Agreed - plus the more we can document it, the more it can be shown it’s a problem we need to address on a societal level.

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Police killed 77 people in September
Also included this:

Detroit judge throws out manslaughter charge against officer who killed 7-year-old Aiyana Stanley-Jones

Wayne County Circuit Court Judge Cynthia Gray Hathaway tossed out a felony manslaughter charge on Friday against a police officer who shot a 7-year-old girl during a raid in 2010.

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Not a death, but also this infuriating thing:


I was wondering about that one as I read about Aiyana…
The family should go after the judge who issued the warrant based on the flimsy statement of a shifty informant.


I think we should take the tiny bit of data that’s available and use it to make claims about police brutality that are as high as can be stated. Which with any too-small pool of statistics there’s a good bit of latitude. Then any response from the law and order fascists who try to undermine the credibility of the stats can be lured into a discussion that includes non-crazy people with, “Well, let’s figure out what the numbers really are.” Unfortunately that might take a few years, but any important improvement in society always takes a few years.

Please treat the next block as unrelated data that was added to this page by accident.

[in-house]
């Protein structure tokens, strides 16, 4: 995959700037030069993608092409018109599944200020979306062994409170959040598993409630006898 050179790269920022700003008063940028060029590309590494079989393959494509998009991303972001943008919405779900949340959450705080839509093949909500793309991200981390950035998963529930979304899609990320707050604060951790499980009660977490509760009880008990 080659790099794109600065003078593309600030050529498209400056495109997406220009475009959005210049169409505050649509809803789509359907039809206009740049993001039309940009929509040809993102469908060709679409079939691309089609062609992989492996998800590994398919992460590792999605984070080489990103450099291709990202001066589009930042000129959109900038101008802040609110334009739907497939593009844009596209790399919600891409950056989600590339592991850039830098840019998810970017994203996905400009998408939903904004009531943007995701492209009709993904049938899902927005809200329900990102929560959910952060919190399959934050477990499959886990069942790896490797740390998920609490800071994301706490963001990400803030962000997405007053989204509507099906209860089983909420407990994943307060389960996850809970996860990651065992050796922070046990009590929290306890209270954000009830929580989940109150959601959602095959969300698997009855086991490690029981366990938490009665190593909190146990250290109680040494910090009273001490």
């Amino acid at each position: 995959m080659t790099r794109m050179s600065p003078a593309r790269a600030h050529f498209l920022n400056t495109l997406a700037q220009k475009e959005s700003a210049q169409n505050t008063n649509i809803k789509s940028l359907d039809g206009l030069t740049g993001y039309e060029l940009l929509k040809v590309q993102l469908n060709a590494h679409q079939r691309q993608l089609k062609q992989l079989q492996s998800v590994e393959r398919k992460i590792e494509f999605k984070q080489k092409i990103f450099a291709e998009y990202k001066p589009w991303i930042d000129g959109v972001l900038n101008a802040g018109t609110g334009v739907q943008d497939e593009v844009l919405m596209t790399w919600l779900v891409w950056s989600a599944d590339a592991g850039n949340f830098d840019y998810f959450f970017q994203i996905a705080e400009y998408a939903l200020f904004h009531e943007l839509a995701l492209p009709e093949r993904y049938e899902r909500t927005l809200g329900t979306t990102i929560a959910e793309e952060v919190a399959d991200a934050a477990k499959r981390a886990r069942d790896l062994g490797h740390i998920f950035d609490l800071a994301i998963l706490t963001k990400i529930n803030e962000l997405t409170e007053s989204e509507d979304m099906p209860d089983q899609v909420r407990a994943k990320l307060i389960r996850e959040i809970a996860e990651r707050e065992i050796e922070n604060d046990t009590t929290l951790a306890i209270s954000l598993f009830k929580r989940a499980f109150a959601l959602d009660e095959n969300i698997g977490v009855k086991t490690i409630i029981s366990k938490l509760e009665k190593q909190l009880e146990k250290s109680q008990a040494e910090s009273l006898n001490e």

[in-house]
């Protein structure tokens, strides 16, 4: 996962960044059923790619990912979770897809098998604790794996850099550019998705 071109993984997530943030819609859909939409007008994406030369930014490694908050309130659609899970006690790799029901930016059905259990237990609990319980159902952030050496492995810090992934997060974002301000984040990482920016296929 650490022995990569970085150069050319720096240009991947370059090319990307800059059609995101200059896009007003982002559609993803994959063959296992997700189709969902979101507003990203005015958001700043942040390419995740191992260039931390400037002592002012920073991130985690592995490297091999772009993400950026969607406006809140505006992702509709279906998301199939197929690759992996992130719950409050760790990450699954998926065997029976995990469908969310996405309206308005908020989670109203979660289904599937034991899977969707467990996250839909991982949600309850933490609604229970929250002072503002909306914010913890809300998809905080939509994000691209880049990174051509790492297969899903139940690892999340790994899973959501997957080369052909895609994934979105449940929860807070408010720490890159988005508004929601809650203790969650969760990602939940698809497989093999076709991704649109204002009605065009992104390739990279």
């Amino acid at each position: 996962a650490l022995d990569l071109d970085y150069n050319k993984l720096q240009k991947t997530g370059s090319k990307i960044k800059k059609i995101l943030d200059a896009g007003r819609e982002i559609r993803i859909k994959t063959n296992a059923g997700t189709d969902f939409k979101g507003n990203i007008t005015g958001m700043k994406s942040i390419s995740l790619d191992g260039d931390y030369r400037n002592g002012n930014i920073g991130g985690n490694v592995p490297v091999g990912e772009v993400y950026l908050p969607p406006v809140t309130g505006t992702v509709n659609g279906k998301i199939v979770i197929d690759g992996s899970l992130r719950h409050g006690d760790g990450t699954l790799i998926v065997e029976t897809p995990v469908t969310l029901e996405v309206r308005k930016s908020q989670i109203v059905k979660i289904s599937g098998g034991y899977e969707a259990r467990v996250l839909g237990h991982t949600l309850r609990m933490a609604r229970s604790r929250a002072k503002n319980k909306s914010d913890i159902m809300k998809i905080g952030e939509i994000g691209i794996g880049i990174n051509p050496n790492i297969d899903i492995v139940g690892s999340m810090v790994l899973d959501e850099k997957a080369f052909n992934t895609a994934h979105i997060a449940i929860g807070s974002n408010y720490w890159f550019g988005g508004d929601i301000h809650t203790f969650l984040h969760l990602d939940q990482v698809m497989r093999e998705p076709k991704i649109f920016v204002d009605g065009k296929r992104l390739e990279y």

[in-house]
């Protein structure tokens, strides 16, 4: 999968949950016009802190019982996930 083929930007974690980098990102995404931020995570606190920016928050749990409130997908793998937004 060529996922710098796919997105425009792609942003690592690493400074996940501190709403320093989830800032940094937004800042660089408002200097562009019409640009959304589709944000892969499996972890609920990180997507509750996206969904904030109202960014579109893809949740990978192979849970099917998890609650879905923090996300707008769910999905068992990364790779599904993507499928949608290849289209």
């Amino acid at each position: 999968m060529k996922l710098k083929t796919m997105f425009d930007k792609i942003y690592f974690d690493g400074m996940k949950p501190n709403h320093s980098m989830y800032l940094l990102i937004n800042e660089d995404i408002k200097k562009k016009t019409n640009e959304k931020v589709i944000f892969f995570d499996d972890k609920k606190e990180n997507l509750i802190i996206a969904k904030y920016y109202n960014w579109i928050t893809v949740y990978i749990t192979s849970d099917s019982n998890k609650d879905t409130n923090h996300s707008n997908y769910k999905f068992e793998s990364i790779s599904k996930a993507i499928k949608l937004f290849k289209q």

The same technique can be used in every other public issue where one side is hiding the data to keep the issue from being addressed. See, the techniques of trolling can offer something to SJWs. Yay trolling.

Well, no. Any attempt to use the current stats this way should be openly discussed in terms of "the data are so small that we could say all kinds of things about them. So let’s go there until reporting gets better.

At least this was what ran through my mind when I saw this headline on my RSS feed a few days ago:Young Black Men Are 21 Times More Likely To Be Killed By Police. Just now I read the article and they list some fairly shocking conclusions from a pool of 1217 killings. Young black men are at risk at the rate of 31.17 per million while young white men are at risk at the rate of only 1.47 per million. So there is data out there for credible analysis and that analysis is still pretty soul-crushing. But folks already kind of know that.


A little late: I’m not much of a news follower, so I did not see anything about this… (I doubt that the media gave it much attention anyway).
The October 22 Coalition to Stop Police Brutality, Repression and the Criminalization of a Generation has been mobilizing every year since 1996 for a National Day of Protest on October 22, bringing together those under the gun and those not under the gun as a powerful voice to expose the epidemic of police brutality.

International Day Against Police Brutality - Wikipedia, the free encyclopedia


I wish I had seen this too… Maybe next year it will get more press.

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There is also this category of deaths…
After inmate deaths, Department of Justice to probe Florida prison system | The Miami Herald

With 320 inmate deaths tallied as of Dec. 8, Florida’s prison system is on track to have the deadliest year in its history. This rise in prison deaths coincides with an aging of the prison population, but also with a doubling of incidents involving the use of force by officers over the past five years.